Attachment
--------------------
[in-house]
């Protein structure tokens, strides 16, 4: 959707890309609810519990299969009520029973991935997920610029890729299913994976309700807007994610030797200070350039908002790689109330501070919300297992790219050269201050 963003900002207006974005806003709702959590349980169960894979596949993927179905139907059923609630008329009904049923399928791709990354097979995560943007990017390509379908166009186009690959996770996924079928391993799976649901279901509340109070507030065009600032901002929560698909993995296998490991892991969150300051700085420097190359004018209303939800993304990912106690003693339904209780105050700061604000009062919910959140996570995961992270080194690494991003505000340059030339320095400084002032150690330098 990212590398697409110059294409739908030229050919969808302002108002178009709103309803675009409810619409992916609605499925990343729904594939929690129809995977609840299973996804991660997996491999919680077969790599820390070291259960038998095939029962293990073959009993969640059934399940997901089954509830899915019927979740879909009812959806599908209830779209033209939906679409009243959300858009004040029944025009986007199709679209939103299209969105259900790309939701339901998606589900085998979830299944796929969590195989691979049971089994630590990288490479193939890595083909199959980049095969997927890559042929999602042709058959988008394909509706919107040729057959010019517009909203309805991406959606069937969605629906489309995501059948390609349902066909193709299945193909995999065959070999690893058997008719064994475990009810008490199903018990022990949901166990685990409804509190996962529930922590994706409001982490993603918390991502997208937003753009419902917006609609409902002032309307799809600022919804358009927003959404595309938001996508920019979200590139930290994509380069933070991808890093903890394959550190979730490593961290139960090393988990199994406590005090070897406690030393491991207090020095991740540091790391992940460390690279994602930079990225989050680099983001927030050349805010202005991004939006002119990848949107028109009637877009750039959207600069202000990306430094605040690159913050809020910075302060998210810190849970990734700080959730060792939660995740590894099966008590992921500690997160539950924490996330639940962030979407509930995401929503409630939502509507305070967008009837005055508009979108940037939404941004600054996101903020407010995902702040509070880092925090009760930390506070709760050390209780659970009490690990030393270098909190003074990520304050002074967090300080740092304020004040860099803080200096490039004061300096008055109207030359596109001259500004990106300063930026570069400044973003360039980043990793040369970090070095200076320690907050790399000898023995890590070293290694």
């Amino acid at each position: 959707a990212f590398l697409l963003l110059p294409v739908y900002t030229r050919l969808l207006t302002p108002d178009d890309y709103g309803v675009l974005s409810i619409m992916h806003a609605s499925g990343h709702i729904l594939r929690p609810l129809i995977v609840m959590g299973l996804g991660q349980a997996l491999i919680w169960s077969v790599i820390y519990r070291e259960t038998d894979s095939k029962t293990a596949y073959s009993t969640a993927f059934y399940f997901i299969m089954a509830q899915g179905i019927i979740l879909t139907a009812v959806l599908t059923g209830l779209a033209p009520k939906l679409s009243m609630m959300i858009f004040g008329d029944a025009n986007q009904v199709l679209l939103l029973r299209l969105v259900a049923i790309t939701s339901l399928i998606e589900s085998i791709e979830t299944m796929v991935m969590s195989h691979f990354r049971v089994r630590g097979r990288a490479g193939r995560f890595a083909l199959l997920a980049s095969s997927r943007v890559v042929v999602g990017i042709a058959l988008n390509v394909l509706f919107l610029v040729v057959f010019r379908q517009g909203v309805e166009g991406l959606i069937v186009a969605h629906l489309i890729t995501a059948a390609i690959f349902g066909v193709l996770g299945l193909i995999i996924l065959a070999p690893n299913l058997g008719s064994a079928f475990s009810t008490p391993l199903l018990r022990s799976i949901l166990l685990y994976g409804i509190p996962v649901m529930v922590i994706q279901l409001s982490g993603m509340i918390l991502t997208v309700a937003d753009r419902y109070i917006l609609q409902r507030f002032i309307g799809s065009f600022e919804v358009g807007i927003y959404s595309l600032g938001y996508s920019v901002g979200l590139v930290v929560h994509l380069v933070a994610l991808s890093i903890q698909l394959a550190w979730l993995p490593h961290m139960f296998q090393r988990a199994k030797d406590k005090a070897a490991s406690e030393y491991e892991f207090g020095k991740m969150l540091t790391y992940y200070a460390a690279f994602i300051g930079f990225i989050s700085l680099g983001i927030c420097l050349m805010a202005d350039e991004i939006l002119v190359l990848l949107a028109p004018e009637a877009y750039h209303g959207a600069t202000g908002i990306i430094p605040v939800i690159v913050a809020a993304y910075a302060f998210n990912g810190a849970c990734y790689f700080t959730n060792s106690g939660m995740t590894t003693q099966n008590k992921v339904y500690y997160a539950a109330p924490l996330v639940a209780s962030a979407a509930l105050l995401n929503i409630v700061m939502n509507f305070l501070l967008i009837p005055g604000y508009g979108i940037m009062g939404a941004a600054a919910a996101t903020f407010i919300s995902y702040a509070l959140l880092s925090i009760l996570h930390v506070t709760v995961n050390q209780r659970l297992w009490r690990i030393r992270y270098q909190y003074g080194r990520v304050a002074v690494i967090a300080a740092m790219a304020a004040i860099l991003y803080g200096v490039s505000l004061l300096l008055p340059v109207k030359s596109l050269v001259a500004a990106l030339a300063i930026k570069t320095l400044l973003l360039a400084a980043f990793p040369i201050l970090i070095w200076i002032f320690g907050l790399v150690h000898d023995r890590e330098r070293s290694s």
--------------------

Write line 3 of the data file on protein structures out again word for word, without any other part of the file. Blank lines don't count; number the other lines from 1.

């Amino acid at each position: 959707a990212f590398l697409l963003l110059p294409v739908y900002t030229r050919l969808l207006t302002p108002d178009d890309y709103g309803v675009l974005s409810i619409m992916h806003a609605s499925g990343h709702i729904l594939r929690p609810l129809i995977v609840m959590g299973l996804g991660q349980a997996l491999i919680w169960s077969v790599i820390y519990r070291e259960t038998d894979s095939k029962t293990a596949y073959s009993t969640a993927f059934y399940f997901i299969m089954a509830q899915g179905i019927i979740l879909t139907a009812v959806l599908t059923g209830l779209a033209p009520k939906l679409s009243m609630m959300i858009f004040g008329d029944a025009n986007q009904v199709l679209l939103l029973r299209l969105v259900a049923i790309t939701s339901l399928i998606e589900s085998i791709e979830t299944m796929v991935m969590s195989h691979f990354r049971v089994r630590g097979r990288a490479g193939r995560f890595a083909l199959l997920a980049s095969s997927r943007v890559v042929v999602g990017i042709a058959l988008n390509v394909l509706f919107l610029v040729v057959f010019r379908q517009g909203v309805e166009g991406l959606i069937v186009a969605h629906l489309i890729t995501a059948a390609i690959f349902g066909v193709l996770g299945l193909i995999i996924l065959a070999p690893n299913l058997g008719s064994a079928f475990s009810t008490p391993l199903l018990r022990s799976i949901l166990l685990y994976g409804i509190p996962v649901m529930v922590i994706q279901l409001s982490g993603m509340i918390l991502t997208v309700a937003d753009r419902y109070i917006l609609q409902r507030f002032i309307g799809s065009f600022e919804v358009g807007i927003y959404s595309l600032g938001y996508s920019v901002g979200l590139v930290v929560h994509l380069v933070a994610l991808s890093i903890q698909l394959a550190w979730l993995p490593h961290m139960f296998q090393r988990a199994k030797d406590k005090a070897a490991s406690e030393y491991e892991f207090g020095k991740m969150l540091t790391y992940y200070a460390a690279f994602i300051g930079f990225i989050s700085l680099g983001i927030c420097l050349m805010a202005d350039e991004i939006l002119v190359l990848l949107a028109p004018e009637a877009y750039h209303g959207a600069t202000g908002i990306i430094p605040v939800i690159v913050a809020a993304y910075a302060f998210n990912g810190a849970c990734y790689f700080t959730n060792s106690g939660m995740t590894t003693q099966n008590k992921v339904y500690y997160a539950a109330p924490l996330v639940a209780s962030a979407a509930l105050l995401n929503i409630v700061m939502n509507f305070l501070l967008i009837p005055g604000y508009g979108i940037m009062g939404a941004a600054a919910a996101t903020f407010i919300s995902y702040a509070l959140l880092s925090i009760l996570h930390v506070t709760v995961n050390q209780r659970l297992w009490r690990i030393r992270y270098q909190y003074g080194r990520v304050a002074v690494i967090a300080a740092m790219a304020a004040i860099l991003y803080g200096v490039s505000l004061l300096l008055p340059v109207k030359s596109l050269v001259a500004a990106l030339a300063i930026k570069t320095l400044l973003l360039a400084a980043f990793p040369i201050l970090i070095w200076i002032f320690g907050l790399v150690h000898d023995r890590e330098r070293s290694s």